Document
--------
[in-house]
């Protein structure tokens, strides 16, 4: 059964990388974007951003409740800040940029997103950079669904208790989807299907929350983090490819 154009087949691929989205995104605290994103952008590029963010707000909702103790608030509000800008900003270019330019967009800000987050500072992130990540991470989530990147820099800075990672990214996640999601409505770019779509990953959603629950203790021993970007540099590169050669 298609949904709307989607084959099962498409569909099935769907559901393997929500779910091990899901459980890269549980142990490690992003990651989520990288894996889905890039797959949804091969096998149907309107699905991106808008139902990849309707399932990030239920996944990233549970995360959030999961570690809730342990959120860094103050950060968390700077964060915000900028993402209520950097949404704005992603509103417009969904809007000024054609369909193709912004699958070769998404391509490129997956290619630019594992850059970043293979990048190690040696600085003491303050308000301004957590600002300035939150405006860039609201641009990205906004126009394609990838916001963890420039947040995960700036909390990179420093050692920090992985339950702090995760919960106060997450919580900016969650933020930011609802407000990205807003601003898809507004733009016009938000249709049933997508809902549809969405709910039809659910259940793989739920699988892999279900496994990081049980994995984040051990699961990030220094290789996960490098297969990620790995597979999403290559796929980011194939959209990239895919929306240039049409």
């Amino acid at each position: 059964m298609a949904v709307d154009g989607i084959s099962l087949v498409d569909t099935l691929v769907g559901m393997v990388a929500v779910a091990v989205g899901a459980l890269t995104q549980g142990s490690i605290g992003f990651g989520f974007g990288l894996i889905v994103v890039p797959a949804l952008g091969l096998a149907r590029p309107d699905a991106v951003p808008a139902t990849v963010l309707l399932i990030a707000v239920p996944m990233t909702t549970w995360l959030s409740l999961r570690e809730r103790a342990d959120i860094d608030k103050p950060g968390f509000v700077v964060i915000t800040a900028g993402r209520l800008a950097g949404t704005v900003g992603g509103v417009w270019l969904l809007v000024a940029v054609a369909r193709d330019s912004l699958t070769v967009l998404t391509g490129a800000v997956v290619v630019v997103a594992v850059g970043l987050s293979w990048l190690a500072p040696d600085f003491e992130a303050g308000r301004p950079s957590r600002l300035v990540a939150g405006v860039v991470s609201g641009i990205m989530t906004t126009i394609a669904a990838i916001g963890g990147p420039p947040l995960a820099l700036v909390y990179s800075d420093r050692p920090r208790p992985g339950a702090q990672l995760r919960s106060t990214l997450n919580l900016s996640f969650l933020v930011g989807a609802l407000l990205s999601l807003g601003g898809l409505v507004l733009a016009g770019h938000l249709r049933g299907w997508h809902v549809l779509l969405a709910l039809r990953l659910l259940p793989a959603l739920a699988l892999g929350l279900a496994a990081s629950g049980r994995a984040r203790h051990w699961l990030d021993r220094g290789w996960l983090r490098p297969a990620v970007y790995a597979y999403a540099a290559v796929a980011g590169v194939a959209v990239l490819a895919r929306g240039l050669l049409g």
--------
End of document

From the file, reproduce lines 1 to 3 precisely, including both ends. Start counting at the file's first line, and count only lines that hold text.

[in-house]
């Protein structure tokens, strides 16, 4: 059964990388974007951003409740800040940029997103950079669904208790989807299907929350983090490819 154009087949691929989205995104605290994103952008590029963010707000909702103790608030509000800008900003270019330019967009800000987050500072992130990540991470989530990147820099800075990672990214996640999601409505770019779509990953959603629950203790021993970007540099590169050669 298609949904709307989607084959099962498409569909099935769907559901393997929500779910091990899901459980890269549980142990490690992003990651989520990288894996889905890039797959949804091969096998149907309107699905991106808008139902990849309707399932990030239920996944990233549970995360959030999961570690809730342990959120860094103050950060968390700077964060915000900028993402209520950097949404704005992603509103417009969904809007000024054609369909193709912004699958070769998404391509490129997956290619630019594992850059970043293979990048190690040696600085003491303050308000301004957590600002300035939150405006860039609201641009990205906004126009394609990838916001963890420039947040995960700036909390990179420093050692920090992985339950702090995760919960106060997450919580900016969650933020930011609802407000990205807003601003898809507004733009016009938000249709049933997508809902549809969405709910039809659910259940793989739920699988892999279900496994990081049980994995984040051990699961990030220094290789996960490098297969990620790995597979999403290559796929980011194939959209990239895919929306240039049409």
């Amino acid at each position: 059964m298609a949904v709307d154009g989607i084959s099962l087949v498409d569909t099935l691929v769907g559901m393997v990388a929500v779910a091990v989205g899901a459980l890269t995104q549980g142990s490690i605290g992003f990651g989520f974007g990288l894996i889905v994103v890039p797959a949804l952008g091969l096998a149907r590029p309107d699905a991106v951003p808008a139902t990849v963010l309707l399932i990030a707000v239920p996944m990233t909702t549970w995360l959030s409740l999961r570690e809730r103790a342990d959120i860094d608030k103050p950060g968390f509000v700077v964060i915000t800040a900028g993402r209520l800008a950097g949404t704005v900003g992603g509103v417009w270019l969904l809007v000024a940029v054609a369909r193709d330019s912004l699958t070769v967009l998404t391509g490129a800000v997956v290619v630019v997103a594992v850059g970043l987050s293979w990048l190690a500072p040696d600085f003491e992130a303050g308000r301004p950079s957590r600002l300035v990540a939150g405006v860039v991470s609201g641009i990205m989530t906004t126009i394609a669904a990838i916001g963890g990147p420039p947040l995960a820099l700036v909390y990179s800075d420093r050692p920090r208790p992985g339950a702090q990672l995760r919960s106060t990214l997450n919580l900016s996640f969650l933020v930011g989807a609802l407000l990205s999601l807003g601003g898809l409505v507004l733009a016009g770019h938000l249709r049933g299907w997508h809902v549809l779509l969405a709910l039809r990953l659910l259940p793989a959603l739920a699988l892999g929350l279900a496994a990081s629950g049980r994995a984040r203790h051990w699961l990030d021993r220094g290789w996960l983090r490098p297969a990620v970007y790995a597979y999403a540099a290559v796929a980011g590169v194939a959209v990239l490819a895919r929306g240039l050669l049409g």